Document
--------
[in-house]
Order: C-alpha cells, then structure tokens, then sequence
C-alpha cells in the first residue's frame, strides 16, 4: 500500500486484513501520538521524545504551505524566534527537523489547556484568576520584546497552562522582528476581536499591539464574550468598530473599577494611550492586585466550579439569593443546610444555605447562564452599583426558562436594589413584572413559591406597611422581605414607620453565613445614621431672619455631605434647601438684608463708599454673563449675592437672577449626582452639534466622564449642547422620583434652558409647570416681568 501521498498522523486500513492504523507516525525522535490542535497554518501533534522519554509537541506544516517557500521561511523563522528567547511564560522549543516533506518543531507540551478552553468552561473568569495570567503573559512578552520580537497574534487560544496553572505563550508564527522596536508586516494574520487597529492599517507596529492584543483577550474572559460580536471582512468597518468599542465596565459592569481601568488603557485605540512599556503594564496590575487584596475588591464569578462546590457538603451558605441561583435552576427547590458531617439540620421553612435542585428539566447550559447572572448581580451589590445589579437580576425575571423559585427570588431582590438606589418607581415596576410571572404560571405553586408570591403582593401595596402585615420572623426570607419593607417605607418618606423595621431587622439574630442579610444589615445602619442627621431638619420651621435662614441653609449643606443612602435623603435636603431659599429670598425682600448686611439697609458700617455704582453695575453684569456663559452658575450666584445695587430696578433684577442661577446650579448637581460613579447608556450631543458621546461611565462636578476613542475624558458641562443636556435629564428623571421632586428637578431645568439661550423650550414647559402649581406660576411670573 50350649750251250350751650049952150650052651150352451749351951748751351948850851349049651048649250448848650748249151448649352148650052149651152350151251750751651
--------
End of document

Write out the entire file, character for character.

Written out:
[in-house]
Order: C-alpha cells, then structure tokens, then sequence
C-alpha cells in the first residue's frame, strides 16, 4: 500500500486484513501520538521524545504551505524566534527537523489547556484568576520584546497552562522582528476581536499591539464574550468598530473599577494611550492586585466550579439569593443546610444555605447562564452599583426558562436594589413584572413559591406597611422581605414607620453565613445614621431672619455631605434647601438684608463708599454673563449675592437672577449626582452639534466622564449642547422620583434652558409647570416681568 501521498498522523486500513492504523507516525525522535490542535497554518501533534522519554509537541506544516517557500521561511523563522528567547511564560522549543516533506518543531507540551478552553468552561473568569495570567503573559512578552520580537497574534487560544496553572505563550508564527522596536508586516494574520487597529492599517507596529492584543483577550474572559460580536471582512468597518468599542465596565459592569481601568488603557485605540512599556503594564496590575487584596475588591464569578462546590457538603451558605441561583435552576427547590458531617439540620421553612435542585428539566447550559447572572448581580451589590445589579437580576425575571423559585427570588431582590438606589418607581415596576410571572404560571405553586408570591403582593401595596402585615420572623426570607419593607417605607418618606423595621431587622439574630442579610444589615445602619442627621431638619420651621435662614441653609449643606443612602435623603435636603431659599429670598425682600448686611439697609458700617455704582453695575453684569456663559452658575450666584445695587430696578433684577442661577446650579448637581460613579447608556450631543458621546461611565462636578476613542475624558458641562443636556435629564428623571421632586428637578431645568439661550423650550414647559402649581406660576411670573 50350649750251250350751650049952150650052651150352451749351951748751351948850851349049651048649250448848650748249151448649352148650052149651152350151251750751651